Blogs that Fail Can Succeed

 Monty Wyne

Okay, so you spent hours researching and preparing the article of articles for your website’s blog. This one can’t miss. It’s incredibly relevant and topical. The headline will blow readership out of the water. The shares and views will multiply like rabbits. You post it and... it bombs. It’s an utter failure. 

Hey, it’s okay! Matter of fact, it might be for the better. One theory suggests, the best way to get better at anything is to fail. That’s one of the first steps to growth. And growth, believe it or not, leads to success. The following steps will help you reach that goal much faster.

Step 1:  Begin With a Goal

Chances are, your goal is numerical. You’re looking for the number of tweets, shares, page views, links, etc. Applying Content Marketing Metrics, which include things like consumption, sharing, leads and sales, will provide a valuable picture of just how well your post is performing and through metrics you can make adjustments. 

Each piece of content you create may have a different set of conditions you’re testing. With each iteration or change, you gather more data. Over time, you will discover what works and what doesn’t. As you assess your data, you use that information to better the performance of your content.

Step 2:  Test and Iterate

To increase your knowledge and level of success, test and iterate on a number of variables.

Testing headlines in the same article can do wonders in building its popularity, driving 100 times more traffic and engagement. In addition to headlines, test content introduction vs. no introduction, content length, and images vs. text.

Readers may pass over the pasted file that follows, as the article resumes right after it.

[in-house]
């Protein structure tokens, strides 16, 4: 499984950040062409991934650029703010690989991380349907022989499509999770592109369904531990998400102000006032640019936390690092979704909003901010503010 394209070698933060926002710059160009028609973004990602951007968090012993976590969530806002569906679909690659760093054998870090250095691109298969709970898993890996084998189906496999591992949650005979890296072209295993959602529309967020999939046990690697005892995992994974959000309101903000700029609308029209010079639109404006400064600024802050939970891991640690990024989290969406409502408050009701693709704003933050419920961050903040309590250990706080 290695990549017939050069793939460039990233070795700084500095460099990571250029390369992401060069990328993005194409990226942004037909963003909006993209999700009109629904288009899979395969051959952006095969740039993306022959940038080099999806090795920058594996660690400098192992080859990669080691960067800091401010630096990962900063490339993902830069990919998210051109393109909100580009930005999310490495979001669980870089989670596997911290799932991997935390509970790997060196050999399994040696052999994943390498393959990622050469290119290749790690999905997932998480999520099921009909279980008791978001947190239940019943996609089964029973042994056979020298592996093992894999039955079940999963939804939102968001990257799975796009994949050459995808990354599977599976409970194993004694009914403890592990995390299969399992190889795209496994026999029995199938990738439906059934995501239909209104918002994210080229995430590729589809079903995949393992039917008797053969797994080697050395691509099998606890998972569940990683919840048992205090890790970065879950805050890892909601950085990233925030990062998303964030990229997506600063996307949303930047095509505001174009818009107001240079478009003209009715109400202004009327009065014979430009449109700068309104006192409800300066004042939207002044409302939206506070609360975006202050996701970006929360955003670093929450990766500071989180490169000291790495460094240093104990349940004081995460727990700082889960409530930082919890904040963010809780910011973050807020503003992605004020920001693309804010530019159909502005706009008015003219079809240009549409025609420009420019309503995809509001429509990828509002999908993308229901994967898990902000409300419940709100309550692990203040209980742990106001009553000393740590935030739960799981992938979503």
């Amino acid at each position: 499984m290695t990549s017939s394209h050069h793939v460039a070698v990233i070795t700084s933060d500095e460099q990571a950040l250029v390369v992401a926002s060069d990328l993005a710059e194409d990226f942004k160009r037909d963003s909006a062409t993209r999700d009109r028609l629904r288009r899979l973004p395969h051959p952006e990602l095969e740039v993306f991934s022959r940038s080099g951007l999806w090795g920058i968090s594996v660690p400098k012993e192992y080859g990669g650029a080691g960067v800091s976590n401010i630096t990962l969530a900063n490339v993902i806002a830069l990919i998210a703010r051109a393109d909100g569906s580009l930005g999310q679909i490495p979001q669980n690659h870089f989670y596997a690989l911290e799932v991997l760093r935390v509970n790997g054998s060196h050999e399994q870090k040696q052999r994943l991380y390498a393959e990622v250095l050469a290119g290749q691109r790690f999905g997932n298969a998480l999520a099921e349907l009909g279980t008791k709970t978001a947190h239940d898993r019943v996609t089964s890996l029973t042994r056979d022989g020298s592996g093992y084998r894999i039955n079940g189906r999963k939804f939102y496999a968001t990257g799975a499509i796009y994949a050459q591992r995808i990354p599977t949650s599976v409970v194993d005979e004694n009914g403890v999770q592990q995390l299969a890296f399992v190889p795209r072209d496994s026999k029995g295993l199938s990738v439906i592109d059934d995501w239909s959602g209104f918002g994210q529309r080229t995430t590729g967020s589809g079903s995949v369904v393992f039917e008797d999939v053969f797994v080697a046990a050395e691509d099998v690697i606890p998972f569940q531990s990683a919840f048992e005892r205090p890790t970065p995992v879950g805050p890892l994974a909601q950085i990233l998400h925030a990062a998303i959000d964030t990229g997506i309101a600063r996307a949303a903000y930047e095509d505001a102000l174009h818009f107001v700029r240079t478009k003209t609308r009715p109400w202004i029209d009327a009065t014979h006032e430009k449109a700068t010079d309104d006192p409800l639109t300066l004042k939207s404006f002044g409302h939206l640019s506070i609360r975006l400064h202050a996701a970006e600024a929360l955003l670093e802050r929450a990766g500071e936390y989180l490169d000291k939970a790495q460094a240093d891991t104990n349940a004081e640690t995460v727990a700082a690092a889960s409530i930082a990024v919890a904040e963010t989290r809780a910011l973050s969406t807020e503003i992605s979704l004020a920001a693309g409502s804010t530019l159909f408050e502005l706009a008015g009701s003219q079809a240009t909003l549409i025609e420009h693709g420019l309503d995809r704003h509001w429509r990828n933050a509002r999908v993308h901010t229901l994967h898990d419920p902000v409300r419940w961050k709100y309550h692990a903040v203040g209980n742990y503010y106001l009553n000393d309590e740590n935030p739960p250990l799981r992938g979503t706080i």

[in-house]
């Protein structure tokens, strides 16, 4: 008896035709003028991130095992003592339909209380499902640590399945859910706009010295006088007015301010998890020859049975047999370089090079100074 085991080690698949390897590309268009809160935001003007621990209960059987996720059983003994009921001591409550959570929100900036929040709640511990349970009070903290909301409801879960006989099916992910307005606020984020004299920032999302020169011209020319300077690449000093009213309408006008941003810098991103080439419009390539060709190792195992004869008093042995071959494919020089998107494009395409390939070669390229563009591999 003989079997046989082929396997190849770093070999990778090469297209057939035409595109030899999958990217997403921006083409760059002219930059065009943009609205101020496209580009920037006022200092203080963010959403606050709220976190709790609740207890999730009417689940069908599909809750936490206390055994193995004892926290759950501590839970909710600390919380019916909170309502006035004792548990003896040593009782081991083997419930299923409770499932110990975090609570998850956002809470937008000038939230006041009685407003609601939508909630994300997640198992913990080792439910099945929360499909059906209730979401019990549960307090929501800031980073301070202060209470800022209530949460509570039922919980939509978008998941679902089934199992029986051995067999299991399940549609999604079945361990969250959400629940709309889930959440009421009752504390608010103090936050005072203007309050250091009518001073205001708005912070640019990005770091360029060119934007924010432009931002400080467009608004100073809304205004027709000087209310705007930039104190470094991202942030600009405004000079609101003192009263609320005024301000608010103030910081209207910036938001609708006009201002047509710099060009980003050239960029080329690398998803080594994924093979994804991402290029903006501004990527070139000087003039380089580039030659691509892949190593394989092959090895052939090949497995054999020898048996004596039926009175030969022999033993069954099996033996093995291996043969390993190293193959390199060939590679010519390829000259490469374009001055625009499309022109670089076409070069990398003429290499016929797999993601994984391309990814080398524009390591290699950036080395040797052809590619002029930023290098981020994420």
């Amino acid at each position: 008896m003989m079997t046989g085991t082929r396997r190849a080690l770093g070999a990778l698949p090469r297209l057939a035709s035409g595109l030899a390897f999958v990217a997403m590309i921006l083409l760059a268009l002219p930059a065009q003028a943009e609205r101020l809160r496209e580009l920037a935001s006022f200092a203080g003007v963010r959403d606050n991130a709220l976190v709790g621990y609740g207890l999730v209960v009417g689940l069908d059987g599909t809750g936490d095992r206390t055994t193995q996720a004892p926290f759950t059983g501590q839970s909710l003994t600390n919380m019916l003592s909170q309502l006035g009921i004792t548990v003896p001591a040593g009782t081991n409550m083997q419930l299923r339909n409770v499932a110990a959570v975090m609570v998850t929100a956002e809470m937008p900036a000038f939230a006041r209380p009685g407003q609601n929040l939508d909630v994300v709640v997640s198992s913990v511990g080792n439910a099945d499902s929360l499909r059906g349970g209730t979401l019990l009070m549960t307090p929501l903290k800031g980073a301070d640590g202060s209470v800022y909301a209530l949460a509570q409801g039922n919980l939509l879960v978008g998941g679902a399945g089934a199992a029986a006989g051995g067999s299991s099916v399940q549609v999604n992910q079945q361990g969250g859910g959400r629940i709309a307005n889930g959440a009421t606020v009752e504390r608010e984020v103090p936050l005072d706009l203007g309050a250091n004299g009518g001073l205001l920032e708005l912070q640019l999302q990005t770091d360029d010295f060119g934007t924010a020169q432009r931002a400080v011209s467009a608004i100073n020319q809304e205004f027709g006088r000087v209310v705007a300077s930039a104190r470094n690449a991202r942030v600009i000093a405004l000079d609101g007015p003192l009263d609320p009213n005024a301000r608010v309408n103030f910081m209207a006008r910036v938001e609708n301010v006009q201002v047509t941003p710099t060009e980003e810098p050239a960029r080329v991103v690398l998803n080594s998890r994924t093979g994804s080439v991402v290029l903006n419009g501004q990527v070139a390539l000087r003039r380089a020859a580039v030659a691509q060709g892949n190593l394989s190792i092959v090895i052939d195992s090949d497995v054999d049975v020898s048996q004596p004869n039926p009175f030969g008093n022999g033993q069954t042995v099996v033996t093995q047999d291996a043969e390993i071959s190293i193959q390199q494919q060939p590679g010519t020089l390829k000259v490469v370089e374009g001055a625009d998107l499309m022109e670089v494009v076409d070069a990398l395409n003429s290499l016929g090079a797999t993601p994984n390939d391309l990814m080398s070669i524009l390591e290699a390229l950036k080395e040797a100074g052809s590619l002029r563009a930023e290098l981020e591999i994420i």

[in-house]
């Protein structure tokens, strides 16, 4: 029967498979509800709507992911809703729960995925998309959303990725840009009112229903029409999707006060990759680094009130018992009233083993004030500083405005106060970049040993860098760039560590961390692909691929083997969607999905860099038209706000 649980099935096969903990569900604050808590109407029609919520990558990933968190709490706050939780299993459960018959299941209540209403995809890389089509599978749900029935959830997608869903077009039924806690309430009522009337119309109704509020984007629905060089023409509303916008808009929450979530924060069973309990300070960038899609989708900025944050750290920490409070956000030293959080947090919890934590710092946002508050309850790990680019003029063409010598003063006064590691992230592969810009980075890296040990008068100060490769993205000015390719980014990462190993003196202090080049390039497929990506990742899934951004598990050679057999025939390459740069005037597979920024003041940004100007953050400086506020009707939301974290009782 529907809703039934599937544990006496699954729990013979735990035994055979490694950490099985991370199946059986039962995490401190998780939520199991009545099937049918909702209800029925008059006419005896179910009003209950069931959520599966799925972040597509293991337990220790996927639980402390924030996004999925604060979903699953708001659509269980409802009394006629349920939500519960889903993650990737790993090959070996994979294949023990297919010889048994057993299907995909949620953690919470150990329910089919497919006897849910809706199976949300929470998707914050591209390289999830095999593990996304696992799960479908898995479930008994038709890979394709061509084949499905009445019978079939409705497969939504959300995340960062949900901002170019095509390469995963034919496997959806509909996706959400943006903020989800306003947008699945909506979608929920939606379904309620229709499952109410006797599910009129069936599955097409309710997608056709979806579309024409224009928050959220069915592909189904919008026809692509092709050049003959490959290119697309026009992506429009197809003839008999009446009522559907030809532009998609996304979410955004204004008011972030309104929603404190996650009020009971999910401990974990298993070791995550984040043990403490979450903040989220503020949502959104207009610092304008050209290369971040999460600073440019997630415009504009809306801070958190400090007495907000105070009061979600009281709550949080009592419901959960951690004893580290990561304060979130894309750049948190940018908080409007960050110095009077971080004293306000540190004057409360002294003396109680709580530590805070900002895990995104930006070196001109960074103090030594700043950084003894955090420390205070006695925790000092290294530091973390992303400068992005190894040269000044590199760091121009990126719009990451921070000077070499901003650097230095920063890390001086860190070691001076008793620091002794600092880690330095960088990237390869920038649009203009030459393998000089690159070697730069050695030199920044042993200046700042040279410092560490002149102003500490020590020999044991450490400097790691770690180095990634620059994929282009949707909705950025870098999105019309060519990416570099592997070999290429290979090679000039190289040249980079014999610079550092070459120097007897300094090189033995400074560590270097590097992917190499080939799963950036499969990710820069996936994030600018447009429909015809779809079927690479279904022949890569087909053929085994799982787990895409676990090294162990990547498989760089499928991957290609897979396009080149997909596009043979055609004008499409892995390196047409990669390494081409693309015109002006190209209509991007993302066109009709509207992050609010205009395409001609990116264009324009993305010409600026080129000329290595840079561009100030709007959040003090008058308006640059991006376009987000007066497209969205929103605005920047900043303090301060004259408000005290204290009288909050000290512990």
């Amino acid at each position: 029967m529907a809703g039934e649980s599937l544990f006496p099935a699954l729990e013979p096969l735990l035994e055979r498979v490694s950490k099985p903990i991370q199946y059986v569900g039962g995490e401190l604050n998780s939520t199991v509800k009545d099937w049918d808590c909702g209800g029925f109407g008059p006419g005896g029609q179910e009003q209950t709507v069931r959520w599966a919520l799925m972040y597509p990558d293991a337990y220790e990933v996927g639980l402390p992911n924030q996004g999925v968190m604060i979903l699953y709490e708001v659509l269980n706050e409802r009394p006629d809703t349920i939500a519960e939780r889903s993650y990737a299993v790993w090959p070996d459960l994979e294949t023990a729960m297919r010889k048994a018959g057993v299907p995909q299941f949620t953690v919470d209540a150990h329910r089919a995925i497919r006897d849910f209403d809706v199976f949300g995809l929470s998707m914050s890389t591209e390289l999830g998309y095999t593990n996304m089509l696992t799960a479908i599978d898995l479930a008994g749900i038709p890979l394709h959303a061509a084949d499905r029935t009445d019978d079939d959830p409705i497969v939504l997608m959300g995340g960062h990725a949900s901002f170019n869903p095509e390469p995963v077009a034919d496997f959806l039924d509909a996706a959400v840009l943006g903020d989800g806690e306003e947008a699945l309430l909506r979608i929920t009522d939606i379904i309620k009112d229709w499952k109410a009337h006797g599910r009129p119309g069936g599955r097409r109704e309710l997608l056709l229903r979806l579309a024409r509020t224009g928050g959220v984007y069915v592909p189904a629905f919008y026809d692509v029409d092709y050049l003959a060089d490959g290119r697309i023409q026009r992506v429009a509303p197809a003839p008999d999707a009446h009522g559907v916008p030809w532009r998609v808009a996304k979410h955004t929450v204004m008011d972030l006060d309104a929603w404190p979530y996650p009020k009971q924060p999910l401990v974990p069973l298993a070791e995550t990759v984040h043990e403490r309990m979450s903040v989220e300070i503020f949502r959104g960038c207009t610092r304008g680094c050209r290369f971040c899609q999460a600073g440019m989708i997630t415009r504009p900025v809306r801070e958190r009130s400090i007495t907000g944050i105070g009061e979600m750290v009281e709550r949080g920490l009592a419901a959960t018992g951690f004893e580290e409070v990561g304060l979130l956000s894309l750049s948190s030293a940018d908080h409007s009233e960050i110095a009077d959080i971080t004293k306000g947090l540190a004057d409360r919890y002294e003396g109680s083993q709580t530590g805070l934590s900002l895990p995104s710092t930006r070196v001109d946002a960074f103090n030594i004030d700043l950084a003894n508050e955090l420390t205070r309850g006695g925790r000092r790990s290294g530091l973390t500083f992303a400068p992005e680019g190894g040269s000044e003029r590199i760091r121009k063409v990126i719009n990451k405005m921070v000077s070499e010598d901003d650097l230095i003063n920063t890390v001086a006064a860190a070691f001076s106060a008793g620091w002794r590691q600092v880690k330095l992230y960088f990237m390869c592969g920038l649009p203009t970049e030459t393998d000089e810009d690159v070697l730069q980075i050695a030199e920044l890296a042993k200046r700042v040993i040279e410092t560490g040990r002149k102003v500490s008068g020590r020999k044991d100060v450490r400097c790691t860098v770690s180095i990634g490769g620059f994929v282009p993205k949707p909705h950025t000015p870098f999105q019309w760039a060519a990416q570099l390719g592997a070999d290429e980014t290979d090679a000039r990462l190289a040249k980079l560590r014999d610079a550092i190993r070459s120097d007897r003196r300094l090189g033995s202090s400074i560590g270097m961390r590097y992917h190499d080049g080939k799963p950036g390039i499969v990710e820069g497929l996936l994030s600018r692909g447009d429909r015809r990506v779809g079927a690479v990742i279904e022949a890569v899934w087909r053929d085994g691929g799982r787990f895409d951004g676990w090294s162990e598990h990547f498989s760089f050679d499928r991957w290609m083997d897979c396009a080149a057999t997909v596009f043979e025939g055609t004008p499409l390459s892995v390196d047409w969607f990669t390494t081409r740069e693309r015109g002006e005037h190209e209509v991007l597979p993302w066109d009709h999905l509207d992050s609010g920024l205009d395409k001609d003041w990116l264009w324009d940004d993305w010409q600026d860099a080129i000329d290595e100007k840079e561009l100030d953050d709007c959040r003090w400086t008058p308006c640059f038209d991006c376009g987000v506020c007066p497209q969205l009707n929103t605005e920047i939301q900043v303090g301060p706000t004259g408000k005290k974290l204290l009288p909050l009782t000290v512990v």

You can conduct specific tests for individual pieces of content to determine which is the most actionable. This will form guidelines that will help you in writing more effective, efficient, and impactful blogs that produce readership, recognition and impact.

Step 3:  Track Your Results

There are content marketers that utilize an editorial calendar to keep a chronological list of content that’s been or will be created. While you’re creating that list, you should also record the success and measure the results to see what worked and what didn’t. This is a critical step.

Many marketers will build such tracking into their existing editorial calendar, i.e. a spreadsheet. However, there are tools available that assist in gathering and visualizing such metrics, but be warned they can be expensive.

Step 4:  Identify What Works

Once you’ve identified the content that produces results, you should determine why it stands out and how you can utilize that finding to direct all future content strategy. That doesn’t mean repeating and reusing all of your successful content over and over again.

What you need to do is identify trends that prove valuable and that you can utilize as you move forward with all future content. Such as what headlines had more impact? Or does the day of the week seem to correlate with better performance?

Make It Scientific, Not Personal

We are hardwired to fear failure and embrace success. When something goes badly, we tend to blame ourselves, becoming defensive and self-defeating. Instead, maintain a scientific mindset. You’re simply a scientist conducting studies to see what works best.

Look at failure as gaining knowledge, leading you to more successful outcomes. In other words, the failure of a piece of content reflects on that content, not your abilities as a content creator.

There’s nothing wrong with failure, as long as you learn from it.

(This article is an excerpt from, June 29, 2017)